The Moons of JUPITER

Jupiter has 63 moons that we know of, and they’re incredibly diverse. Most are small, rocky, inert worlds. A few are probably asteroids that were gravitationally captured when they wandered too close to Jupiter. Many of these captured moons have tilted or backward orbits, and a few of the smaller, inner moons helped form Jupiter’s faint rings.

Four of Jupiter’s largest moons – the Galilean moons – are about the size Earth’s moon or larger. With ice-covered oceans, sulfur-spewing volcanoes, magnetospheres and surfaces covered with traces of geological activity, these moons are fascinating worlds in their own right. Three of these moons may even have internal liquid-water oceans.

Other giant planets orbiting other stars may have similar kinds of moons, and because those moons may harbor life – or at least boast environments friendly to life – they’re important places to explore.

Although Juno’s mission is to explore Jupiter itself, it will also study how the moons influence the planet and its magnetosphere. For example, the gravity of the Galilean moons alters Jupiter’s shape in subtle ways. The planet’s magnetic field also sweeps up particles that are ejected from the moons’ surfaces, filling the magnetosphere.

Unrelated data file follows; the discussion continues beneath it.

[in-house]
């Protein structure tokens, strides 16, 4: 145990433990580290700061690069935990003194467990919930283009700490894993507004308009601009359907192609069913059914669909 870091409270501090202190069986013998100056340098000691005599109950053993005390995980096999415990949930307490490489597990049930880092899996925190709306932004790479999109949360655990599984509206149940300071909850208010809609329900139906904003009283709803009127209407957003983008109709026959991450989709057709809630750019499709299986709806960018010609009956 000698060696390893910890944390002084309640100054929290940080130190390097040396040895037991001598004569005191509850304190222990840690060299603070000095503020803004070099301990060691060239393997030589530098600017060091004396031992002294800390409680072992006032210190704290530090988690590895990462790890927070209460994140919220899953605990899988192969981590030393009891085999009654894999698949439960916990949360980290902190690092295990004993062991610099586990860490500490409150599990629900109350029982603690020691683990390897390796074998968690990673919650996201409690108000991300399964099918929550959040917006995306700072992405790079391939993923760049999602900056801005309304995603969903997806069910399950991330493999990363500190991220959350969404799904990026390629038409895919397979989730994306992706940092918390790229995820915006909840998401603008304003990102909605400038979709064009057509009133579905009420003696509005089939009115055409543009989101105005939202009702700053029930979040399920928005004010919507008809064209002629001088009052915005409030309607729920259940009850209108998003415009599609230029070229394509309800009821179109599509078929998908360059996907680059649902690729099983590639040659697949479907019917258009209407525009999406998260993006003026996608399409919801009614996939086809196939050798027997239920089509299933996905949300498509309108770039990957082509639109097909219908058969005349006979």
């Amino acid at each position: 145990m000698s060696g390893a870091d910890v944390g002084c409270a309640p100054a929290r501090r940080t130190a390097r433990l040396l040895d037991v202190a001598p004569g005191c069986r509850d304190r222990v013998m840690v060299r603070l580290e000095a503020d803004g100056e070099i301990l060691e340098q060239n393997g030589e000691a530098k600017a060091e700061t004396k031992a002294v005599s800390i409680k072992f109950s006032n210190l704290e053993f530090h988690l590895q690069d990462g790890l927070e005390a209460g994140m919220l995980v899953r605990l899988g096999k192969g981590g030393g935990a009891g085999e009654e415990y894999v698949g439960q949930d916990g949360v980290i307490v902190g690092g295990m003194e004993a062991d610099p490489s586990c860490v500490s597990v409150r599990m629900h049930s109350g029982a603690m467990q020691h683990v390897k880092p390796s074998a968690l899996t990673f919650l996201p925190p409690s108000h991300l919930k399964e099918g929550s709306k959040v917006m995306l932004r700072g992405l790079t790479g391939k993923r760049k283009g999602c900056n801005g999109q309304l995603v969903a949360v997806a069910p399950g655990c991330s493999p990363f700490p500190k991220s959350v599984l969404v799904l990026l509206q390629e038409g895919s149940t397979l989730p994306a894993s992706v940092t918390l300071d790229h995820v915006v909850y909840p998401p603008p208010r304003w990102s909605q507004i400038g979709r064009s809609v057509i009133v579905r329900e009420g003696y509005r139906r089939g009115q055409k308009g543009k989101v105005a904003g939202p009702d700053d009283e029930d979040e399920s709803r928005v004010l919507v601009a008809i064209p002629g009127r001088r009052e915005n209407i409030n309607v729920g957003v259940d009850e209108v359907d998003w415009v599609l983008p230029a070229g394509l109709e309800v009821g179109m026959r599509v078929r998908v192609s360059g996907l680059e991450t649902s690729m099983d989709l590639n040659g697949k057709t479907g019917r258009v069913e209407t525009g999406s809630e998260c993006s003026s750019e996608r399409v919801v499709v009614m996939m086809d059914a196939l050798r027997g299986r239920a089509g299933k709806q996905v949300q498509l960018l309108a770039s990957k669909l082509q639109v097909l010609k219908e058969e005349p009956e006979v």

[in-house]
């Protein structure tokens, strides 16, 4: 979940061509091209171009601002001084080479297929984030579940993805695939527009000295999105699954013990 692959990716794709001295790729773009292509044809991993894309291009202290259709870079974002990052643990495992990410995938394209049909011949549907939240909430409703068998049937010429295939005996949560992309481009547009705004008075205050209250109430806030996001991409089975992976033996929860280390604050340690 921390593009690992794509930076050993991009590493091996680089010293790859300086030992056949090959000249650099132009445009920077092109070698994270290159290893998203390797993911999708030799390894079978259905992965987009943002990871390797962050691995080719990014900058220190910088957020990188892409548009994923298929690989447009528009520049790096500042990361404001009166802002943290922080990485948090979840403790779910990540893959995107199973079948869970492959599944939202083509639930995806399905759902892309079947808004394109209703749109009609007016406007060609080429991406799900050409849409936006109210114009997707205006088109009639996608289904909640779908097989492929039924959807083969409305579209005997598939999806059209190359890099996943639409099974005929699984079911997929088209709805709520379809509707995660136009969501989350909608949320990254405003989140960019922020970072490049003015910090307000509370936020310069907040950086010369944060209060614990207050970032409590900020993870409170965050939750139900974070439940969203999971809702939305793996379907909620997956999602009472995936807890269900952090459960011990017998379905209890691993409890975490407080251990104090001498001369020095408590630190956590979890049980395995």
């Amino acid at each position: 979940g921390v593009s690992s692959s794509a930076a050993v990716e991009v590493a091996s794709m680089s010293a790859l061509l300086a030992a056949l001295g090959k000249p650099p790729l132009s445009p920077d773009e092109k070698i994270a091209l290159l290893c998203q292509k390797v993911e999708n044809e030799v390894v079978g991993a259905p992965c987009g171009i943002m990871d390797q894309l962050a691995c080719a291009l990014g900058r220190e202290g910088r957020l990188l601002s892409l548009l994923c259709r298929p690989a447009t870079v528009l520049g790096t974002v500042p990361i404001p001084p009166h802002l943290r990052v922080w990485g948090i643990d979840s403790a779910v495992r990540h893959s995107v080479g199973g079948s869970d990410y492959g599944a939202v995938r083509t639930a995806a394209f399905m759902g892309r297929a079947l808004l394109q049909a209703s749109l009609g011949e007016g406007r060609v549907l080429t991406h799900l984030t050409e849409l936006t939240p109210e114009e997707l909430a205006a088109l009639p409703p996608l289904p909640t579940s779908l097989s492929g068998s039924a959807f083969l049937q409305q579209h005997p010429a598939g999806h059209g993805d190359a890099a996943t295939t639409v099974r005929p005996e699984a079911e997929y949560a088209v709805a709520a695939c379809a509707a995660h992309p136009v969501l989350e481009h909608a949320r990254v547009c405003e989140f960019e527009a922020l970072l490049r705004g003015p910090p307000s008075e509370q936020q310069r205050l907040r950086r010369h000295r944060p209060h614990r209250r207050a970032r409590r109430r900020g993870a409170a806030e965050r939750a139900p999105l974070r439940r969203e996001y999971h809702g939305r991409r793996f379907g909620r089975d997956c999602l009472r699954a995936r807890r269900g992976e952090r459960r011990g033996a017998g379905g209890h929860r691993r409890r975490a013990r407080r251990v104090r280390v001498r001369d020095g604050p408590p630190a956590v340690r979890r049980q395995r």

Inner Moons
These four small moons probably provide most of the material for Jupiter’s wispy rings.    


Dotted with erupting volcanoes, Io is the most geologically active moon in the solar system.


Below Europa’s icy surface may be a liquid ocean – a possible environment for life.


As the largest moon in the solar system, Ganymede is also the only one with its own magnetic field.


Almost as big as Mercury, Callisto is one of the most cratered surfaces in the Jovian system.

Galilean Moons
Jupiter's four largest moons are called the Galilean satellites, after Italian astronomer Galileo Galilei, who observed them in 1610.

Outer Moons
More than 50 small moons have orbits farther from Jupiter than Callisto. Most of these outer moons have odd orbits, looping around at large angles relative to Jupiter’s equator or circling in the opposite direction of Jupiter’s rotation. Because moons that formed with Jupiter should be orbiting in the same direction as its rotation and roughly along its equator, these peculiar orbits suggest that these moons were asteroids captured by Jupiter’s gravity.    

Trojan Moons
Thousands of small rocks called the Trojan moons orbit the sun along with Jupiter. Unlike normal moons, the Trojan moons don’t orbit Jupiter. These objects sit in two special locations in the solar system, where the Sun’s and Jupiter’s gravity have canceled out in a way that creates gravitationally stable spots. If Jupiter’s orbit is a clock face, and the planet is at 12 o’clock with the Sun at the center, the Trojan moons are at 10 o’clock and 2 o’clock.